Based on an old radio program entitled My Favorite Husband, I Love Lucy, starring real-life couple Lucille Ball and Desi Arnaz, would innovate and cement the blueprint for making the new medium of television a success. While negotiating to adapt the popular radio show to TV, Ball and Arnaz would gain all copyright control of the property after its initial broadcasts. This would lead the couple to form Desilu Studios. On October 10, 1957, a monumental moment in film history occurred when TV production company, Desilu, would purchase RKO Film studios. The magic of the movies was definitely on life support.
The success and sale of Desilu revolved completely around its two founders, Ball and Arnaz. It started with the couple retaining all rights to their product I Love Lucy. The revolutionary show brought forth new and cheaper ways to shoot sitcoms for the TV medium that remain in practice today, Big Bang Theory being the most notable.
Behind the camera, Desi Arnaz would work non-stop on the production side as well as that of the company. An example of Arnaz’s knack comes to us from Wikipedia:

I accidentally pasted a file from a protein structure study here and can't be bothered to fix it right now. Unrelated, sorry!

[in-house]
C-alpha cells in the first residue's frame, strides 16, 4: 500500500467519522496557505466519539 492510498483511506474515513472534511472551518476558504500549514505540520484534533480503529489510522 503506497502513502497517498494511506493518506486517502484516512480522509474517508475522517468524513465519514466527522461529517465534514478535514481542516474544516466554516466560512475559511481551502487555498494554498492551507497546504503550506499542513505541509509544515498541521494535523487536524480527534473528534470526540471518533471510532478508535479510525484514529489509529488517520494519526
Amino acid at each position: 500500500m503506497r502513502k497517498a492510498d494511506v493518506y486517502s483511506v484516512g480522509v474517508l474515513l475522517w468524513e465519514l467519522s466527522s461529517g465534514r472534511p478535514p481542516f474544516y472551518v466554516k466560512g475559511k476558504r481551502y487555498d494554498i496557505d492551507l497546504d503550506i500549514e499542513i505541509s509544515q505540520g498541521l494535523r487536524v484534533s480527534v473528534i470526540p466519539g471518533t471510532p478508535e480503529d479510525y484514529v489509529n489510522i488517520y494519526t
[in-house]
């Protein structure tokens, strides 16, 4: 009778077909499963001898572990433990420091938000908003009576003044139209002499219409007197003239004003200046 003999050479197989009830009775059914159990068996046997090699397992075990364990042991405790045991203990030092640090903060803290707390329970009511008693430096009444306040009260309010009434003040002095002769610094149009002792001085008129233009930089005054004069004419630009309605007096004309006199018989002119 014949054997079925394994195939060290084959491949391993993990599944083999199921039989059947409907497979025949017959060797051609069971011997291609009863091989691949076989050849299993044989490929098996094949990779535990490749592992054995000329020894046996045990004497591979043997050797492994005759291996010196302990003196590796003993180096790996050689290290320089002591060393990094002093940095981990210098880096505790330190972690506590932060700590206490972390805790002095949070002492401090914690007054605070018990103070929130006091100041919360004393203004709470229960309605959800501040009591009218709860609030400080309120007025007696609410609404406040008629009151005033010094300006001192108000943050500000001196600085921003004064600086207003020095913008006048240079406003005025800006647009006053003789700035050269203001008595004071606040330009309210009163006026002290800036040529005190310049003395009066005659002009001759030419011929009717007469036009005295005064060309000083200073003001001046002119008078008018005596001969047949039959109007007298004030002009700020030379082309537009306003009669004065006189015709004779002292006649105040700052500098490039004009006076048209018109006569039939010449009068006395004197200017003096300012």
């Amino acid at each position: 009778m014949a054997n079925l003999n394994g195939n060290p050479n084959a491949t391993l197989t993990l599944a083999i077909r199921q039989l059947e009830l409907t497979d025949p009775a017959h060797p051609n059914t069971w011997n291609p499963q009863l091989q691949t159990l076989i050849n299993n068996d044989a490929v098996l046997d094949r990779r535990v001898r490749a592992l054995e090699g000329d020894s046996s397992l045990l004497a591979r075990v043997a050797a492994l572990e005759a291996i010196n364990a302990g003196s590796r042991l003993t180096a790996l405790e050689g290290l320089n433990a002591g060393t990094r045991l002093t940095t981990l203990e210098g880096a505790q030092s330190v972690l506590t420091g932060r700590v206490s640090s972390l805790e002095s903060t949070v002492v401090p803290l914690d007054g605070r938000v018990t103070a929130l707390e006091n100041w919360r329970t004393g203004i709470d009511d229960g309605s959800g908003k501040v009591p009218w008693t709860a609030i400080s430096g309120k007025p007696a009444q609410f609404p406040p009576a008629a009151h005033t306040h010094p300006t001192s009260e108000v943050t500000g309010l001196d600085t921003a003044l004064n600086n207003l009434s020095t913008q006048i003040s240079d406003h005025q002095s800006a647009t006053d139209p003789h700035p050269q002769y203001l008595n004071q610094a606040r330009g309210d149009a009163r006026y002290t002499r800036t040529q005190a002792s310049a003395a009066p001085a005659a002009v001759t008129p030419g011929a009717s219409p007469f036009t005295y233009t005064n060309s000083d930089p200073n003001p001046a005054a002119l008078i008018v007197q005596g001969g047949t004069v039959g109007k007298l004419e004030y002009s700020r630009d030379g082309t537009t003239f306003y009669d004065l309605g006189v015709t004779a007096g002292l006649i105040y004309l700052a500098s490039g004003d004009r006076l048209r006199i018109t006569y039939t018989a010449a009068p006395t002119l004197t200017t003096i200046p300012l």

“Much of Desilu Productions’ early success can be traced to Arnaz’s unusual business style in his role as producer of I Love Lucy. For example, lacking formal business training, Arnaz knew nothing of amortization and often included all the costs incurred by the production into the first episode of a season rather than spreading them across the projected number of episodes in the year. As a result, by the end of the season, episodes would be nearly entirely paid for and would come in at preposterously low figures.”
As I Love Lucy began to curtail its run as a weekly produced show, Desilu Studios would branch off to produce other shows. Such legendary TV shows as Star Trek, the original, and the mega-hit The Untouchables would be made at Desilu studios. Arnaz, himself, would personally oversee the production of the Robert Stack vehicle.
Wikipedia broke their success down like this:
Until 1962, Desilu was the second-largest independent television production company in the U.S. behind MCA’s Revue Productions until MCA bought Universal Pictures, and Desilu became and remained the number-one independent production company until being sold in 1967.
That year Desi Arnaz, exhausted from the years of running the busy studio, while also dragging years of alcoholism along for the ride, sold his share of the company to ex-wife Lucille Ball.
On the 10th day in 1957, Desilu Studios bought out the floundering film Studio, RKO, which would be an important landmark in the battle of television versus the movies.